If a,b & c come back normal… as they usually will, then I would recommend a Methyl Malonic Acid (MMA) test. This allows you to diagnose a functional deficit in B12 despite a high plasma level. If your MMA is high, then you have a functional B12 deficiency DESPITE what your B12 levels are. In this case, you may want to supplement with MethylB12 of HydroxyB12… Consult your practitioner.

    Oh, I would never supplement with CyanoB12… Methyl or HydoxyB12 ONLY for me. I recommend to the same to others.

    On the topic of Folate and MTHFR… High Folate is often seen in MTHFR SNP’s. That’s perfectly reasonable since the enzyme (MTHFR) cannot convert the substrate (folic acid) into the product (methylfolate). You end up with a buildup of the substrate and a deficit in the product. In the case of MTHFR this is not good since the substrate (folic acid) is inactive. You therefore should supplement with the product (methlyfolate) which is the active form you need and isn’t getting produced by your deficient enzyme.

    So, YES MTHFR can/does lead to elevated levels of FOLIC ACID… and YES, you should supplement with methylfolate in that case. It’s not counterintuitive, it’s perfectly intuitive once you understand the methylation cycle.

    I would also recommend measuring your Homocysteine… you may likely find it high. Looking at your Homocysteine levels can be used as an indicator for your supplementation. I say that with hesitation because it is not the only indicator to follow, you need to conside the big picture… but it is still informative.

    Hope this helps,


    #7372 Reply


    Martin C, thank you for your post.
    I am homozygous C677T MFTHR. My homocysteine is normal, but folic acid in my blood test is high. I am wondering if there is a way to cleanse the system of it? I just now started a generic of Metanx (Vitacirc-B – do you know anything about it?). Will this help my body to get rid of excess folic acid build up? Or will it be circulating in my blood forever?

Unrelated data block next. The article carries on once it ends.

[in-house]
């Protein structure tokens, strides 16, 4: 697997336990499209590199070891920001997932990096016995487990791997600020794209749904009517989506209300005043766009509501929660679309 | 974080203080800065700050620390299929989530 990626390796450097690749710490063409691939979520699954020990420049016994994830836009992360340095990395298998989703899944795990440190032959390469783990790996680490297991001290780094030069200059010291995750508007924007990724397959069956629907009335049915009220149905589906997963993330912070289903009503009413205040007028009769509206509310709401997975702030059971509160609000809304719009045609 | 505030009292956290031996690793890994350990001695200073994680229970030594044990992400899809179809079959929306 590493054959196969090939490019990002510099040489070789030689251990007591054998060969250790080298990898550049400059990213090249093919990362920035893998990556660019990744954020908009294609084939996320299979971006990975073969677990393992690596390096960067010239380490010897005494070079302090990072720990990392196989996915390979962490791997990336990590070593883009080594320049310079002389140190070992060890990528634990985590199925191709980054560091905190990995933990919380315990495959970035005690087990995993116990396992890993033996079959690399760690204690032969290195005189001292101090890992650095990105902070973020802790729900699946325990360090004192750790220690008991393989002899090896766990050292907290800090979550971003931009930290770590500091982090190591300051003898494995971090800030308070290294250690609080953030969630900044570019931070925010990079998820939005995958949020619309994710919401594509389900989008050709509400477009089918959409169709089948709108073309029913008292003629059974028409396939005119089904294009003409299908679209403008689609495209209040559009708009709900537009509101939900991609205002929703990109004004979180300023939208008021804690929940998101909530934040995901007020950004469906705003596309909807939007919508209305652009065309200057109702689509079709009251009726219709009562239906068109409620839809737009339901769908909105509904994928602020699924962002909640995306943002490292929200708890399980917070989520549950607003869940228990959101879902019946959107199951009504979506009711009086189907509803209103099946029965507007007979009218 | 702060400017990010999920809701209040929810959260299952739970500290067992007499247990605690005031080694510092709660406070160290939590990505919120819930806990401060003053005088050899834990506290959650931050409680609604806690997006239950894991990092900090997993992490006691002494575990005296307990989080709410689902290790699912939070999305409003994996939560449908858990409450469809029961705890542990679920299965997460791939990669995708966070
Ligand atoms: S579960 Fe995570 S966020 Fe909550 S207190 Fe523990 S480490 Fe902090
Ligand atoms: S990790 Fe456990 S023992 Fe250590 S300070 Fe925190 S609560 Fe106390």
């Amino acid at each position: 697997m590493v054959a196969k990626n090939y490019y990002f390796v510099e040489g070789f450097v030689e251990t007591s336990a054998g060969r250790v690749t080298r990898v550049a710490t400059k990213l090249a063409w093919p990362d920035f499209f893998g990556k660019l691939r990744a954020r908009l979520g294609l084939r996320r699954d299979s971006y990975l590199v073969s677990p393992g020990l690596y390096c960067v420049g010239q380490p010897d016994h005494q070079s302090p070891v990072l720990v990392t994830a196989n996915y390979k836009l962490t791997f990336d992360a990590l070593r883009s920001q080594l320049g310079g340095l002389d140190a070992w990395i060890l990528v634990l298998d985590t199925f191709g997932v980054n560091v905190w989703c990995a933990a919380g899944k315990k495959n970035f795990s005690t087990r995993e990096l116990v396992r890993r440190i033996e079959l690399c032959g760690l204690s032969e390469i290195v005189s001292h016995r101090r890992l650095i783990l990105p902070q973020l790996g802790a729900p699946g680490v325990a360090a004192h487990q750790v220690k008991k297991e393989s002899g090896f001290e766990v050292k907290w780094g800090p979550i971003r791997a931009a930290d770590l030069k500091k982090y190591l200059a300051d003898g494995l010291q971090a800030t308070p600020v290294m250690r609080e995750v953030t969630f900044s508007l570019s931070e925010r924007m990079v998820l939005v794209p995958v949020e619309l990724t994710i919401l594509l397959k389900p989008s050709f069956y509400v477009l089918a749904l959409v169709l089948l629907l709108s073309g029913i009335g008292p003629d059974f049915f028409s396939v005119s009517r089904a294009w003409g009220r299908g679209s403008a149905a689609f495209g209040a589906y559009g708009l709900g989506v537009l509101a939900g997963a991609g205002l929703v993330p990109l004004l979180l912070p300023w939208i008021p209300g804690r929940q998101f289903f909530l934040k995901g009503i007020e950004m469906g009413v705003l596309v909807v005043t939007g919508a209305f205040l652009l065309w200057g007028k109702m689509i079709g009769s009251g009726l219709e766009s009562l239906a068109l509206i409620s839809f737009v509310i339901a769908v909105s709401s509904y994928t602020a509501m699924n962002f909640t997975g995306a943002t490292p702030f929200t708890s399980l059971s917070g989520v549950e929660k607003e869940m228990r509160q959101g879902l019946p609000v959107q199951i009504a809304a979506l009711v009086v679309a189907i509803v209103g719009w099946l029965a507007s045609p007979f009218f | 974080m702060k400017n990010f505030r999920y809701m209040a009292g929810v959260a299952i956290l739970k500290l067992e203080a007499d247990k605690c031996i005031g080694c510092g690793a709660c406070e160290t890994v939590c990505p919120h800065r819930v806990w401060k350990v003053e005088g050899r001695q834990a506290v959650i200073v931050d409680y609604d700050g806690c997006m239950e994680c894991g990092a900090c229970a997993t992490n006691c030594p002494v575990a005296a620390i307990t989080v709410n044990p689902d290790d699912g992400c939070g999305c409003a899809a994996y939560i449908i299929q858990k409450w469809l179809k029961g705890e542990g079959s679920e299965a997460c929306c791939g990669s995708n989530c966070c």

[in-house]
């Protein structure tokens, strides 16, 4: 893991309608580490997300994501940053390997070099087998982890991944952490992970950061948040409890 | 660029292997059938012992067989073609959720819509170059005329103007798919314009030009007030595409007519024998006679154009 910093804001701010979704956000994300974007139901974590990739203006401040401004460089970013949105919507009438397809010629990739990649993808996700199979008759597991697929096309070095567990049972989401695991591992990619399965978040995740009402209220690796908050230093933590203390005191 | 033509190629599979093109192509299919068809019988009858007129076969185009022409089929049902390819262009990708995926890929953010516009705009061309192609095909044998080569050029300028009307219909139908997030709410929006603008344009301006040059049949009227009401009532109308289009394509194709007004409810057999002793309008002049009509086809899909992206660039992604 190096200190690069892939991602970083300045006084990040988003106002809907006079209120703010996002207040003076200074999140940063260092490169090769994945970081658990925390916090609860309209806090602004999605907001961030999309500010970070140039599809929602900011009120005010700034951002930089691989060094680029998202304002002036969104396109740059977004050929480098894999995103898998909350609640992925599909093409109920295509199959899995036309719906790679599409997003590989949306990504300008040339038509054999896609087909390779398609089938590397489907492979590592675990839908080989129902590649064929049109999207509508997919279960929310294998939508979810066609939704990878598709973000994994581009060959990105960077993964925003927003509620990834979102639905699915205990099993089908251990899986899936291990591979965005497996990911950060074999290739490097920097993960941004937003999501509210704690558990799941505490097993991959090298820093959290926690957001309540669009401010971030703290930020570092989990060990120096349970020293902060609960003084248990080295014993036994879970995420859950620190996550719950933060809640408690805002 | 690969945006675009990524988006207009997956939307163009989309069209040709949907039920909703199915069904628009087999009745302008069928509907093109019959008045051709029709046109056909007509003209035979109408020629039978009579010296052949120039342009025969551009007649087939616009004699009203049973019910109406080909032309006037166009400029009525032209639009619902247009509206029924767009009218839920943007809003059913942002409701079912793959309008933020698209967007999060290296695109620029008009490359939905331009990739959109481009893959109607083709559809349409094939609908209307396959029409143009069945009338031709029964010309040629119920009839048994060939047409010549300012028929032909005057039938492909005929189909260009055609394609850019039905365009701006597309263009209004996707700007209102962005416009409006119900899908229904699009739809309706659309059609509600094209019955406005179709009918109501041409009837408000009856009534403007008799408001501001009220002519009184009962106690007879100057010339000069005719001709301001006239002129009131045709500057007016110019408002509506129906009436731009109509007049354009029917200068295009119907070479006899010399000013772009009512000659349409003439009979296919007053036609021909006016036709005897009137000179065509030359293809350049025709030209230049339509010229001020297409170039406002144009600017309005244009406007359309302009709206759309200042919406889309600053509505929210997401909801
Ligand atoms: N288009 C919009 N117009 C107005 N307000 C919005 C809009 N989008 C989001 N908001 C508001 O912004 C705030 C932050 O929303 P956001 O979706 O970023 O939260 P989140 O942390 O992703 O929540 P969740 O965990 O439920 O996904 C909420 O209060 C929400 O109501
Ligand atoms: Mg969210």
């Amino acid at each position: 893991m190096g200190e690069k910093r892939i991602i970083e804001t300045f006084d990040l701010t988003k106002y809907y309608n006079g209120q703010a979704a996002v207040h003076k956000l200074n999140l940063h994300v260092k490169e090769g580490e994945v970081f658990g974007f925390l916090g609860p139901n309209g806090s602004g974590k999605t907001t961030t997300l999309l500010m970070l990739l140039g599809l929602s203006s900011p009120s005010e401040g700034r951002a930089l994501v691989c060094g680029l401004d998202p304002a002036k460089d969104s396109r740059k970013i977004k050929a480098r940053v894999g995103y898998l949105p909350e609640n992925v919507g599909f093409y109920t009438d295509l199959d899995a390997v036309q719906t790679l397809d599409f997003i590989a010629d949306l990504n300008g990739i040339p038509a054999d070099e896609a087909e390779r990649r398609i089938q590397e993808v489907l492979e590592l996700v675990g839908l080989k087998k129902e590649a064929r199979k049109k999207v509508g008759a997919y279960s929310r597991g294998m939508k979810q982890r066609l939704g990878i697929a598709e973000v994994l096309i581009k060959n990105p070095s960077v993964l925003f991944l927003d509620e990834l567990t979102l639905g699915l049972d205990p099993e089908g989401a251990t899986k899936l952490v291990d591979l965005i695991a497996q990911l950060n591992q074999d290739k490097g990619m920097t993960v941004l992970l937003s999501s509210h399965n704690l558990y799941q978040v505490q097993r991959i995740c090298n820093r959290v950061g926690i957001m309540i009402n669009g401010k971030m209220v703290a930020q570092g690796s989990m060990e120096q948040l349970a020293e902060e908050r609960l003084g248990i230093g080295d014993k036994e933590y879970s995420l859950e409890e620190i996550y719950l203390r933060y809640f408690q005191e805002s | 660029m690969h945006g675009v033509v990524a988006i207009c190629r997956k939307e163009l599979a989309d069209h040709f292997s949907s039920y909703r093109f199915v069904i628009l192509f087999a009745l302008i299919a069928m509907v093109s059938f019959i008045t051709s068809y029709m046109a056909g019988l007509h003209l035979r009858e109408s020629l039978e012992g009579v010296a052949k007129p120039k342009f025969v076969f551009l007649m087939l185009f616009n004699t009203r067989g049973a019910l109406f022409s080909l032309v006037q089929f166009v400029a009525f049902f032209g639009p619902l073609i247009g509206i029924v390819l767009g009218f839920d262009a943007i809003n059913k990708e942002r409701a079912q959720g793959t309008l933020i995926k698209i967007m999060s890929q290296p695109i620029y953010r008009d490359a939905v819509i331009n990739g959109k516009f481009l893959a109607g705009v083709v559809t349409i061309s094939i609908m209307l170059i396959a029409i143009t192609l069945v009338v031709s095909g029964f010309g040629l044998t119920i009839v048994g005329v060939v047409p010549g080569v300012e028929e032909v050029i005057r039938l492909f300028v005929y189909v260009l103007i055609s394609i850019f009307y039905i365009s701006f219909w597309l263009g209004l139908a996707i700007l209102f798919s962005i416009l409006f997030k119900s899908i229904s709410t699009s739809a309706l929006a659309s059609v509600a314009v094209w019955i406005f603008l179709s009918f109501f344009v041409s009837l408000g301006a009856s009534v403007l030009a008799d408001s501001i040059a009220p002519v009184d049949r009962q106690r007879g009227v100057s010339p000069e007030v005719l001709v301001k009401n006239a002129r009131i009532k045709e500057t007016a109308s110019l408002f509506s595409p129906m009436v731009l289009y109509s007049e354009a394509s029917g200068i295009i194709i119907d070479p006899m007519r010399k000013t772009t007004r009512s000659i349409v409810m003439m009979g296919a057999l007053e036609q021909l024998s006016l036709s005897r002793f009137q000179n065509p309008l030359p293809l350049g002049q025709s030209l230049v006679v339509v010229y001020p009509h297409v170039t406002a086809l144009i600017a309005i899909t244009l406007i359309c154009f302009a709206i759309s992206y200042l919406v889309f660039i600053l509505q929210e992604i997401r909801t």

#7390 Reply

    Martin C


    As far as I know the only way to reduce your serum folic acid is to strictly avoid foods that contain large amounts of bit.

    Things to avoid are some breakfast cereals, breads & pasta made from enriched flour, orange juice, sunflower seeds… I’m sure you can find a list online.



    #376381 Reply

    Lynn D

    My B12 and folate serum levels were high for last sevarl years, tested for MTHFR and ++.
    Was interesting about them coming down in person who got the iron she needed.
    Am in a oxalate group that is lowering for health reasons and the Phd there said that
    B12 might be used up dealing with sulphites and not have enough for normal activity and that
    sulfites lower thiamine. Some have found that thiamin deficient and once taking that , their
    serum folate levels go to ” normal”. Read that we rid by urine of unneeded folate but others stated that its not good to
    have high levels , gets confusing
    Thanks for all the info

    #377139 Reply


    I am new to this community. Hi! :) I have homozygous MFTHR (I received one gene from my mother AND one from my father, but I’m not even sure of the strand (C677T? maybe?). I just received some test results back… any help would be greatly appreciated! Thank you in advance!

    Homocysteine 8.9
    Folate 21.5
    B12 542

    #377860 Reply